Nicklaus Close to the End

By Associated PressApril 7, 2004, 4:00 pm
AUGUSTA, Ga. -- For Jack Nicklaus, this might be about as close as he'll ever come to giving a farewell speech at Augusta National.
He leaned forward just a bit, eyes widening, and revealed what's going on in his mind.
'I would say the chances of not seeing me here next year are a lot greater than seeing me,' Nicklaus said Wednesday. 'It's far better than 50 percent that I won't play here anymore.'
Just don't start planning a farewell tour. Nicklaus is leaving that sort of thing to Arnold Palmer, who is playing in his 50th - and final - Masters.
Adoring fans have followed the King around the course during the practice rounds, straining to get one last glimpse at the funky swing, that subtle wink, that charismatic smile.
Nicklaus hasn't been playing to the crowd. No, he's trying desperately to get his game in shape for one last Augusta charge.
Maybe he can make the cut. Maybe he can get close to the leaderboard. Maybe he can ...
'I'd say 10th would be a pretty good week,' Nicklaus said, quickly realizing that he wasn't sounding like a six-time champion. 'If 10th is pretty good, then it's probably time to hang up my spikes.'
Nicklaus isn't much for pomp and ceremony, which may be the reason he won't come out and say it: This is his final Masters.
Everyone would make a big fuss about it. He prefers to fade away quietly, without anyone noticing.
'I liken Arnold to Bob Hope,' Nicklaus said. 'Arnold would rather go to dinner with 50 people he doesn't know than two friends. He enjoys being out there. He enjoys the adulation. I think that's wonderful.'
And Nicklaus?
'I'm not built that way,' he said.
Nicklaus doesn't want to go through another year like 2003, when he shot 85 in the first round - his worst score at the Masters.
The galleries still cheered, which only made things worse. Nicklaus wants to earn the acclaim. He doesn't want sympathy.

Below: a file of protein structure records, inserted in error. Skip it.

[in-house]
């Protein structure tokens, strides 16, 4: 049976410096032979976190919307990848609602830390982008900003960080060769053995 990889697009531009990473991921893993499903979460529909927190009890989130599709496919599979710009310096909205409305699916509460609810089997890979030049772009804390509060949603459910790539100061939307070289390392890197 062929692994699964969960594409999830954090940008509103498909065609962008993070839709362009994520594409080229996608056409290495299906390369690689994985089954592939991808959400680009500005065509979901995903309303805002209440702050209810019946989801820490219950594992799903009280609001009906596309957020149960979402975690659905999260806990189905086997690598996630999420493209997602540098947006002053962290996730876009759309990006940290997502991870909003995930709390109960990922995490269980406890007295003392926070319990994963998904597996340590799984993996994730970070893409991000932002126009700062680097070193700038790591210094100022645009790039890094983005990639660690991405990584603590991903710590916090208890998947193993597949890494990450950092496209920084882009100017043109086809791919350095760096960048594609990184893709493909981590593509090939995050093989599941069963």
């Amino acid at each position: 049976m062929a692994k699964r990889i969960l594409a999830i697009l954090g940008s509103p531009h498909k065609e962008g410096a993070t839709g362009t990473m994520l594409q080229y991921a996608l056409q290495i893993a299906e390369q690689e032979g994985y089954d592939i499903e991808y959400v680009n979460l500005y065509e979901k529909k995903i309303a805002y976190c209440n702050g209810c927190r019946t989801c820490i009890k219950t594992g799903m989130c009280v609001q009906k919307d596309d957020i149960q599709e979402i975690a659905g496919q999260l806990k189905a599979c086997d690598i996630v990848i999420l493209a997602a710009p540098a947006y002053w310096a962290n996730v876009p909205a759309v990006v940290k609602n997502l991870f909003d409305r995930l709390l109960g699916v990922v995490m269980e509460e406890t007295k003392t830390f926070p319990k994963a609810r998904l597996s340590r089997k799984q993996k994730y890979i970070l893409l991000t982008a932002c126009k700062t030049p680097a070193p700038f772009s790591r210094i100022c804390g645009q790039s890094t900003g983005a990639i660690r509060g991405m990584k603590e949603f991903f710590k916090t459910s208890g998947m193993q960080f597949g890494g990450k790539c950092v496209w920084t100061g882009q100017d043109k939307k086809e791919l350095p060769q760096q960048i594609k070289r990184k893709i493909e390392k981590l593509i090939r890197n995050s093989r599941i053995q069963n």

'Sure, I enjoy it,' he said. 'I enjoy it when I'm playing well. If not, then I'm a miserable wretch.'
Of course, Nicklaus has been hinting for years that the end is near. He's 64 now. He hasn't been a serious contender since 1998. He's never sure when his back will start hurting. He yearns to spend more time on his beloved fishing boat, reeling in marlin.
He knows it's time to step aside.
'I came to that decision a long time ago,' Nicklaus said. 'It's just how to stop playing. It's a very difficult thing to do. It's something I've done all my life. It's something that I know has to come to an end sooner or later. There's only one person that's going to end it, and that's me.'
With typical ambiguity, Nicklaus left open the possibility of playing again.
He said he came back this year because he didn't want to go out with an 85. So, would another poor showing send him into retirement, or keep the competitive fires burning? What would happen if he actually shot a decent score?
'Do I love playing golf?' Nicklaus said. 'Absolutely.'
After Hootie Johnson decided that past champions could only play the Masters to age 65, Nicklaus and Palmer persuaded the club chairman to reverse course. They wanted to go out on their own terms.
Palmer, who initially said the 2002 Masters would be his last, got another chance to revel in the spotlight. His long farewell even seems to have skewed his place in Augusta history.
'After Bobby Jones founding this place, I guess Arnold has meant more to the Masters tournament than anyone,' Johnson said Wednesday.
Even more than Nicklaus?
No one has more green jackets. No one provided a more stirring tournament than Nicklaus in 1986, winning his sixth Masters at age 46. No one played so well for so long (remember that sixth-place finish in '98, when Nicklaus was 58?).
Nicklaus took no offense from Johnson's statement. This is Arnie's moment - even if it does turn out that they're leaving together.
'This is what Arnold enjoys,' Nicklaus said. 'That's why it's been so hard for him to quit. He enjoys people so much.'
Nicklaus has a different perspective. Don't even try persuading him that his mere presence at Augusta National is worth it - no matter what score he shoots.
'People come up to me and say, 'Oh, Jack, don't quit playing Augusta. We like to see you play,'' he said. 'But how much do they really see me play? They walk up on me and say, 'Oh, there's Jack, let's see him hit this 5-iron.'